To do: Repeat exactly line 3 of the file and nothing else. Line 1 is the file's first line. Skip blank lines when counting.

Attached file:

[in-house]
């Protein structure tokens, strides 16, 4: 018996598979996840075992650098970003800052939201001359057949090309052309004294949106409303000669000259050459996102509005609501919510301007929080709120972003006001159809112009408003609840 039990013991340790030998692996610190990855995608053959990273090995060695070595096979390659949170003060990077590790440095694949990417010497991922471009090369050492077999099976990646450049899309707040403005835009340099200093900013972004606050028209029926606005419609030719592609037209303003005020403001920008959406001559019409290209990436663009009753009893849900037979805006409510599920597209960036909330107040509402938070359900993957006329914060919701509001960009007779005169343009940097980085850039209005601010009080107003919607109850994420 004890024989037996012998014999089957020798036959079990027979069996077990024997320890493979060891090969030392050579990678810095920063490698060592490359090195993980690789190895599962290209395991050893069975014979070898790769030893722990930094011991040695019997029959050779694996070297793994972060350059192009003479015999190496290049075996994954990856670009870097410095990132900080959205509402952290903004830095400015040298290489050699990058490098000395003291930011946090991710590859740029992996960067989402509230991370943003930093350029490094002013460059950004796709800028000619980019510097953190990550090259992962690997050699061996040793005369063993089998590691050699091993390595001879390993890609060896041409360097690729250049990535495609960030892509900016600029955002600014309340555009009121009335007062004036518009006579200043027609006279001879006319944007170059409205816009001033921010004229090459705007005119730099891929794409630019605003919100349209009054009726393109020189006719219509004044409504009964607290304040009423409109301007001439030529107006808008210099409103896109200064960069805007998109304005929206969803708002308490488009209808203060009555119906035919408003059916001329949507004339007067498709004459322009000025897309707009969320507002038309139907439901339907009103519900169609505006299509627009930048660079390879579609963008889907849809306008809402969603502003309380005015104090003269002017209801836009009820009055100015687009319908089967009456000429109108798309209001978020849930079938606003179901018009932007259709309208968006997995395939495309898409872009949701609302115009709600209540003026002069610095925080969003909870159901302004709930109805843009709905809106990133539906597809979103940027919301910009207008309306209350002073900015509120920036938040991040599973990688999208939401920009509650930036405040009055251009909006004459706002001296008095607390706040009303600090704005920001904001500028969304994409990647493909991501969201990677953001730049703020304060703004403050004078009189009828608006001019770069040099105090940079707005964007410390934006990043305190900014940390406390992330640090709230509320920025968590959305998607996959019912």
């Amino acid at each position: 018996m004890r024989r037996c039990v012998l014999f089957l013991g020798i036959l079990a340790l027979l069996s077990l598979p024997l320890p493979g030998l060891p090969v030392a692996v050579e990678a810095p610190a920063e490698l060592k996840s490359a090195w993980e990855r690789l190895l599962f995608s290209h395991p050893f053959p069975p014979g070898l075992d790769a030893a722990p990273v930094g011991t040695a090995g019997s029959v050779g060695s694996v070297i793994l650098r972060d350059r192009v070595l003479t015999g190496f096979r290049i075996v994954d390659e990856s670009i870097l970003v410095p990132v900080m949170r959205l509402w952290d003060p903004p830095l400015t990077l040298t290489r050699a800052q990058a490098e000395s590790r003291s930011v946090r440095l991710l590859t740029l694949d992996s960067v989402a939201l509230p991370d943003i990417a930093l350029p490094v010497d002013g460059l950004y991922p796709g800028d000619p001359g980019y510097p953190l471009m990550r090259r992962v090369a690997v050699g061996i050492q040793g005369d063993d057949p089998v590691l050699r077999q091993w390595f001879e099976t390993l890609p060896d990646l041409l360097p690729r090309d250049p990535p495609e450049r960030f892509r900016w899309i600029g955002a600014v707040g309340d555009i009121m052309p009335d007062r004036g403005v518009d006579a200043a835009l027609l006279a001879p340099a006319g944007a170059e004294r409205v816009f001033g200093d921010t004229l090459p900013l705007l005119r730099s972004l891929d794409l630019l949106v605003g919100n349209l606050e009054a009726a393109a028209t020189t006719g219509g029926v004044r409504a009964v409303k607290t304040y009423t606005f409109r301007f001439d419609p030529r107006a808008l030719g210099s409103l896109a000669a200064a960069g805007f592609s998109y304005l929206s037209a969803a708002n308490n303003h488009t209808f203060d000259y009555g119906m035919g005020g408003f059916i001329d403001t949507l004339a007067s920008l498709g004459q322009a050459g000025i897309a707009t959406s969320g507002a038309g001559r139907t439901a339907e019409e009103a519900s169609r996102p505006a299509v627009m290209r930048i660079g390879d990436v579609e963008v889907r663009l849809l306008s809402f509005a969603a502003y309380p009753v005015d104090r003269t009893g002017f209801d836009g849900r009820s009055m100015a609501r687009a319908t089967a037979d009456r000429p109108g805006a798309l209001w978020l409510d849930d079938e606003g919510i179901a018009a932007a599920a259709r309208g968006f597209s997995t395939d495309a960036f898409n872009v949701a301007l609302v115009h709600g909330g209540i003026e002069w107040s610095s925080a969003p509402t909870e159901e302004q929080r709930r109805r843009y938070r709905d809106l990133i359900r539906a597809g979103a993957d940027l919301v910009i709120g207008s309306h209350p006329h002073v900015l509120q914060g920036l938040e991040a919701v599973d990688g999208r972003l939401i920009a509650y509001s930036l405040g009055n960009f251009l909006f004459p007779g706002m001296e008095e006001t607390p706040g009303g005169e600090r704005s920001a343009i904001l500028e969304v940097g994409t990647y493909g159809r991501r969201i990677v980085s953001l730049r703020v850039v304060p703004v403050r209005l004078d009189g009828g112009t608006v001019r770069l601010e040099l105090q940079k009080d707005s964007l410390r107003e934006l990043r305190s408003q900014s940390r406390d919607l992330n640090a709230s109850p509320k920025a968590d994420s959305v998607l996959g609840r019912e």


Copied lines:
């Amino acid at each position: 018996m004890r024989r037996c039990v012998l014999f089957l013991g020798i036959l079990a340790l027979l069996s077990l598979p024997l320890p493979g030998l060891p090969v030392a692996v050579e990678a810095p610190a920063e490698l060592k996840s490359a090195w993980e990855r690789l190895l599962f995608s290209h395991p050893f053959p069975p014979g070898l075992d790769a030893a722990p990273v930094g011991t040695a090995g019997s029959v050779g060695s694996v070297i793994l650098r972060d350059r192009v070595l003479t015999g190496f096979r290049i075996v994954d390659e990856s670009i870097l970003v410095p990132v900080m949170r959205l509402w952290d003060p903004p830095l400015t990077l040298t290489r050699a800052q990058a490098e000395s590790r003291s930011v946090r440095l991710l590859t740029l694949d992996s960067v989402a939201l509230p991370d943003i990417a930093l350029p490094v010497d002013g460059l950004y991922p796709g800028d000619p001359g980019y510097p953190l471009m990550r090259r992962v090369a690997v050699g061996i050492q040793g005369d063993d057949p089998v590691l050699r077999q091993w390595f001879e099976t390993l890609p060896d990646l041409l360097p690729r090309d250049p990535p495609e450049r960030f892509r900016w899309i600029g955002a600014v707040g309340d555009i009121m052309p009335d007062r004036g403005v518009d006579a200043a835009l027609l006279a001879p340099a006319g944007a170059e004294r409205v816009f001033g200093d921010t004229l090459p900013l705007l005119r730099s972004l891929d794409l630019l949106v605003g919100n349209l606050e009054a009726a393109a028209t020189t006719g219509g029926v004044r409504a009964v409303k607290t304040y009423t606005f409109r301007f001439d419609p030529r107006a808008l030719g210099s409103l896109a000669a200064a960069g805007f592609s998109y304005l929206s037209a969803a708002n308490n303003h488009t209808f203060d000259y009555g119906m035919g005020g408003f059916i001329d403001t949507l004339a007067s920008l498709g004459q322009a050459g000025i897309a707009t959406s969320g507002a038309g001559r139907t439901a339907e019409e009103a519900s169609r996102p505006a299509v627009m290209r930048i660079g390879d990436v579609e963008v889907r663009l849809l306008s809402f509005a969603a502003y309380p009753v005015d104090r003269t009893g002017f209801d836009g849900r009820s009055m100015a609501r687009a319908t089967a037979d009456r000429p109108g805006a798309l209001w978020l409510d849930d079938e606003g919510i179901a018009a932007a599920a259709r309208g968006f597209s997995t395939d495309a960036f898409n872009v949701a301007l609302v115009h709600g909330g209540i003026e002069w107040s610095s925080a969003p509402t909870e159901e302004q929080r709930r109805r843009y938070r709905d809106l990133i359900r539906a597809g979103a993957d940027l919301v910009i709120g207008s309306h209350p006329h002073v900015l509120q914060g920036l938040e991040a919701v599973d990688g999208r972003l939401i920009a509650y509001s930036l405040g009055n960009f251009l909006f004459p007779g706002m001296e008095e006001t607390p706040g009303g005169e600090r704005s920001a343009i904001l500028e969304v940097g994409t990647y493909g159809r991501r969201i990677v980085s953001l730049r703020v850039v304060p703004v403050r209005l004078d009189g009828g112009t608006v001019r770069l601010e040099l105090q940079k009080d707005s964007l410390r107003e934006l990043r305190s408003q900014s940390r406390d919607l992330n640090a709230s109850p509320k920025a968590d994420s959305v998607l996959g609840r019912e």